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Greg Siskind on Immigration Law and Policy

Goodlatte Endorses Conventional Path to Citizenship Rather Than a Special One

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A few days back I noted that Bob Goodlatte, the House Judiciary Chairman, hinted that he might support a conventional path to citizenship rather than a special path for the millions of people who would legalize under comprehensive immigration reform. He got more specific yesterday. What's the difference? In short, to qualify for a green card, legalized individuals would need to apply under existing green card categories like those available to close relatives of US citizens and individuals working in jobs employers cannot find Americans to do. A special path would allow legalized individuals to apply simply by waiting until a certain period of time has passed or enforcement benchmarks are met.


I personally prefer the conventional path approach as it makes clear that those who have been waiting it out get the highest priority and we also first reward individuals who meet American priorities like family reunification and filling unmet labor needs. The approach would require a massive expansion of green card numbers or people could face 50 year waits given how miniscule the current quota system is compared to the population we're talking about. But if we did expand overall numbers, using the conventional approach, legalized individuals would still need to get to the back of the line.


There might still be a way after a long period of time has passed for individuals who can't qualify in the conventional categories to still secure a green card. But I think the Goodlatte approach is worth further discussing as the potential basis for a plan..


Hat tip to reader George Chell for the link.

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Comments

  1. Legal and no longer waiting's Avatar
    I do like the conventional approach for the fact that brings attention to how out of proportion low current quotes are - and the need to abolish them altogether for some categories. The second thing it will bring attention to is how out of this world difficult it is to qualify for any of the categories, and I am wishful this is changed, too. On the other side, being realistic, it will probably lead to a worse result for both those being legalized and future regular immigrants. It is also a less attractive option politically.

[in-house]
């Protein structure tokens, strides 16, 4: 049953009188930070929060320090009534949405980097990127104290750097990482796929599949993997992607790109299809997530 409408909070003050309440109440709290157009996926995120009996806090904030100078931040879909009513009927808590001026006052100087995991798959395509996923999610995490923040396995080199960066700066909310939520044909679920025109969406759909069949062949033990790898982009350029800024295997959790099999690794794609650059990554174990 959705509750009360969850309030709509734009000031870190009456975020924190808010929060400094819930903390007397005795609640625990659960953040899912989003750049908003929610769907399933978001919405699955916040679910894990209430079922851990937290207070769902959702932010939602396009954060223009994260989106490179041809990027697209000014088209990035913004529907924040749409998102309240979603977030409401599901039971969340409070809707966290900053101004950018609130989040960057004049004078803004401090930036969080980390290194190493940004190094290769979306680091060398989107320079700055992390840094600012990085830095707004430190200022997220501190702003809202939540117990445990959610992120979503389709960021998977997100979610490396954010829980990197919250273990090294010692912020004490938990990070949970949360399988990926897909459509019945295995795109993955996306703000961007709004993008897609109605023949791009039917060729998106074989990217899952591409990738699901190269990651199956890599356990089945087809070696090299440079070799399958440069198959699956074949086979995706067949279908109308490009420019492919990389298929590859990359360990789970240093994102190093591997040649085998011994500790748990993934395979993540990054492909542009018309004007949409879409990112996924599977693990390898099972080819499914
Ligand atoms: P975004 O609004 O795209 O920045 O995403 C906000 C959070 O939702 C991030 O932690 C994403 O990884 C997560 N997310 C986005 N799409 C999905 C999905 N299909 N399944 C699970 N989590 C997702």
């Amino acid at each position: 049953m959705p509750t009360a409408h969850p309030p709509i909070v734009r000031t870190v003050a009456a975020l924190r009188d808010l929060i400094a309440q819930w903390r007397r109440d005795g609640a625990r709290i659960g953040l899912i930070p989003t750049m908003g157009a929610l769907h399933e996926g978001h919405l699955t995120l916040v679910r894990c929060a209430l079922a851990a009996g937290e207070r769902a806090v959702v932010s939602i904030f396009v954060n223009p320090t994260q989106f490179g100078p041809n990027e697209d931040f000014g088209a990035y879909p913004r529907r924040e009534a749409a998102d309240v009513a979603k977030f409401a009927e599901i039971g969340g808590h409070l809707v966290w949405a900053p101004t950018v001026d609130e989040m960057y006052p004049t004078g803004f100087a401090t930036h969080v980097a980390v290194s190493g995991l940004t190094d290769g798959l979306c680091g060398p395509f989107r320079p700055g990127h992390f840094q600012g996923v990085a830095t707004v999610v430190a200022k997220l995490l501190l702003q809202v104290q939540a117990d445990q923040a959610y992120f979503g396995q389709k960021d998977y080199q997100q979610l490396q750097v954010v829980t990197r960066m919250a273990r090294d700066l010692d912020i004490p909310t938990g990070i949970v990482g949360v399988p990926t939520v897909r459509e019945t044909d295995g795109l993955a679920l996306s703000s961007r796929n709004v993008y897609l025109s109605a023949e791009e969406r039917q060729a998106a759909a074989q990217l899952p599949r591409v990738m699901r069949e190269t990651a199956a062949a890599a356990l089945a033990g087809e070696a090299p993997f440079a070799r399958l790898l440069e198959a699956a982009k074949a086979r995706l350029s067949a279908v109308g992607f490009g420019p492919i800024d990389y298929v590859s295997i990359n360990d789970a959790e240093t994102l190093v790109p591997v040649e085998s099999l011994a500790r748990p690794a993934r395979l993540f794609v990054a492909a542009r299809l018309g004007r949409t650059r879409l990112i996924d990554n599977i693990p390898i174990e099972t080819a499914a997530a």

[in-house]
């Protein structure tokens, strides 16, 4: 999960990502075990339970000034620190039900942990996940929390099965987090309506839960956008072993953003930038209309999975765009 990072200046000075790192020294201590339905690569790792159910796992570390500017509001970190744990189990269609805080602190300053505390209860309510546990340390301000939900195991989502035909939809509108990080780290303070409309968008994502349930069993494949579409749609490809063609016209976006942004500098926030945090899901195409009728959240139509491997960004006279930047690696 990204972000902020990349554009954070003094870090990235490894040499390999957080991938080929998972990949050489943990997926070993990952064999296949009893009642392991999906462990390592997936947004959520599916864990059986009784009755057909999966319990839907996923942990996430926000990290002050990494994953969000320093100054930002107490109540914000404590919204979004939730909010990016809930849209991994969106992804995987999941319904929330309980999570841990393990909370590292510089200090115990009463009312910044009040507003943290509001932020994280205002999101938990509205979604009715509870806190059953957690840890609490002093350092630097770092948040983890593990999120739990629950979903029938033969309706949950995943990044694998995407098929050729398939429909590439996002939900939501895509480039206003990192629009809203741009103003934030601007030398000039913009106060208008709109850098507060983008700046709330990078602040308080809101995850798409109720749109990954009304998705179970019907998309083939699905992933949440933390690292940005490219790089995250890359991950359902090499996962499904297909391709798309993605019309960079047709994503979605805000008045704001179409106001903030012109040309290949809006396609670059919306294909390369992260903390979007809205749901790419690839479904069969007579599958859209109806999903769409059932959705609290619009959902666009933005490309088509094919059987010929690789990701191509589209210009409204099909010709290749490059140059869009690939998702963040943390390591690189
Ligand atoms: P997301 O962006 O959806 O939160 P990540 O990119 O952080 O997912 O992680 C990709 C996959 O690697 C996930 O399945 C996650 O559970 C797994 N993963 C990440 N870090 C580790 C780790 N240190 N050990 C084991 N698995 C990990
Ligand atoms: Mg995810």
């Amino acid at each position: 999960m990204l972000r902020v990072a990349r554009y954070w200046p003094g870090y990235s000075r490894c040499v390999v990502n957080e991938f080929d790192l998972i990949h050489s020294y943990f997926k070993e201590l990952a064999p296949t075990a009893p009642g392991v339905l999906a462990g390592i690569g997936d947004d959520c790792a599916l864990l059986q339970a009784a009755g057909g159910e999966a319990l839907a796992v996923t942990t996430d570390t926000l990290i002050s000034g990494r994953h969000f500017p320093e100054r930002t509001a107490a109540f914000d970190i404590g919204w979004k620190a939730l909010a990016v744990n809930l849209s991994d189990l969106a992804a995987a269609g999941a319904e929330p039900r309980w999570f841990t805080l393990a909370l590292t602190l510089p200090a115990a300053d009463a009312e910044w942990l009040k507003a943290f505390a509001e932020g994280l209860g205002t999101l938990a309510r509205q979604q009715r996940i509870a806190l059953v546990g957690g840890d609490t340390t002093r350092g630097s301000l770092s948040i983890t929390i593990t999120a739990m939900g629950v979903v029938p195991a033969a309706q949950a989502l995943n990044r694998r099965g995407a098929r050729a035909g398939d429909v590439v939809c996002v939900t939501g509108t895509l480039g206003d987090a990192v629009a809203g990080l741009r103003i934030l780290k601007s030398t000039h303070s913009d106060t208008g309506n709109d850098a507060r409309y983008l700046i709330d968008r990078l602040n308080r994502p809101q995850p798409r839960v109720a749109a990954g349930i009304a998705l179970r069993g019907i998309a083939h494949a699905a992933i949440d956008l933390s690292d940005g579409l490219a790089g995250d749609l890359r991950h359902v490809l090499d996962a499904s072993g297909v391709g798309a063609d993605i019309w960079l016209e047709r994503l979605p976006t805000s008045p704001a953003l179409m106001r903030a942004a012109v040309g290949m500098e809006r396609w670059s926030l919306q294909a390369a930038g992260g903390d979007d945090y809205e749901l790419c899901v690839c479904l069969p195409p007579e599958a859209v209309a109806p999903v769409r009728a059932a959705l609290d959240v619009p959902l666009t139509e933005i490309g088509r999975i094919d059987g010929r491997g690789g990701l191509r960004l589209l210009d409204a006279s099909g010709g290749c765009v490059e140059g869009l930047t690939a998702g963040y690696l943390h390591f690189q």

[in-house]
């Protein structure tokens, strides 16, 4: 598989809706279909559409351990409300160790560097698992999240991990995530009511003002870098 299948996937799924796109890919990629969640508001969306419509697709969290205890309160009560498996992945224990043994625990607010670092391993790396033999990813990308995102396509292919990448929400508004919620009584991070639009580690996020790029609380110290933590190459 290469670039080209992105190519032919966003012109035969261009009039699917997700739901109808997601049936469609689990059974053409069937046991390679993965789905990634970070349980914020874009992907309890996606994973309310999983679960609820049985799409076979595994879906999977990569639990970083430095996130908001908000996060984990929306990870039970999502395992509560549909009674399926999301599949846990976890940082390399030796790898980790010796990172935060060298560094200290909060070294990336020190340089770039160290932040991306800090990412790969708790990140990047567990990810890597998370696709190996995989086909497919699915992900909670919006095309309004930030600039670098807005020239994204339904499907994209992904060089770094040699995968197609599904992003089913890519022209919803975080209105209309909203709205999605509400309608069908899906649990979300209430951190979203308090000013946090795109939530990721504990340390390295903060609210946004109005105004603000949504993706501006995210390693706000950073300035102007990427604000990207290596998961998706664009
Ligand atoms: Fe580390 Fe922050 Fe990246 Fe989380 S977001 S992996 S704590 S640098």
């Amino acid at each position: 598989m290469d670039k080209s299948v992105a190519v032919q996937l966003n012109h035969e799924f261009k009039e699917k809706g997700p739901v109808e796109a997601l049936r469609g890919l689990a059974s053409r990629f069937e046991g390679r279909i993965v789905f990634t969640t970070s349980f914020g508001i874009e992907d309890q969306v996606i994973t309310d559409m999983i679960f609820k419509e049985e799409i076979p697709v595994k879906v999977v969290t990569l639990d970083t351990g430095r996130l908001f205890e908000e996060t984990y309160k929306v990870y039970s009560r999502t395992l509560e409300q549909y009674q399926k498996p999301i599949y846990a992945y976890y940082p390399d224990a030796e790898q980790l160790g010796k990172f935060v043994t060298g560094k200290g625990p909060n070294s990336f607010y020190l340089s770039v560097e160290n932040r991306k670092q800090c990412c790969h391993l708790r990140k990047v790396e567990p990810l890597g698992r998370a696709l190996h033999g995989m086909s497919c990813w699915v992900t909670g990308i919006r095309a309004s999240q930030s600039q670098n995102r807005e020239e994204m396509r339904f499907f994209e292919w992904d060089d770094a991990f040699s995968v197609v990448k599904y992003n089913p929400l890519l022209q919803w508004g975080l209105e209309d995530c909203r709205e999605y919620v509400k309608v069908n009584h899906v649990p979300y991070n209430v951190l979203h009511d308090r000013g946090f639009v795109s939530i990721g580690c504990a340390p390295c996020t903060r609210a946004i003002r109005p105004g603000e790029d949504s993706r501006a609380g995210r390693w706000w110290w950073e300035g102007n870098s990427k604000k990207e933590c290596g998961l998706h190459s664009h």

2. George Chell's Avatar
    I never thought Goodlate was a racist or a bigot unlike the clowns are CIS or FAIR.
  3. CuriousGuy's Avatar
    I didn't know that Republicans are smart enough to come up with such a brilliant plan. But then, Goodlatte is/was an immigration attorney.

    I think that plan would be perfect if it is combined with a provision like..."if the federal government has successfully deployed a specific amount of resources on border security after X (X > 5) years, then all former undocumented immigrants' status would automatically be converted to a permanent resident status".
  4. S's Avatar
    Would Mr. Rubio end special pathway to citizenship for Cubans?
  5. Hill2013's Avatar
    The notion that legalized aliens would only be able to apply for LPR status through existing channels, as modified by other parts of the CIR bill, is not new; it has been around for years. The White House and key Democratic CIR champions will never, ever accept this, though.
  6. Legal and no longer waiting's Avatar
    "Would Mr. Rubio end special pathway to citizenship for Cubans?"

    You mean, now they would not be able to sneak into the country and automatically be eligible for a green card with virtually no conditions and little wait time? Ha-ha-ha!!!
  7. S's Avatar
    "You mean, now they would not be able to sneak into the country and automatically be eligible for a green card with virtually no conditions and little wait time? Ha-ha-ha!!!"

    Don't you think it is special pathway ?
  8. Legal and no longer waiting's Avatar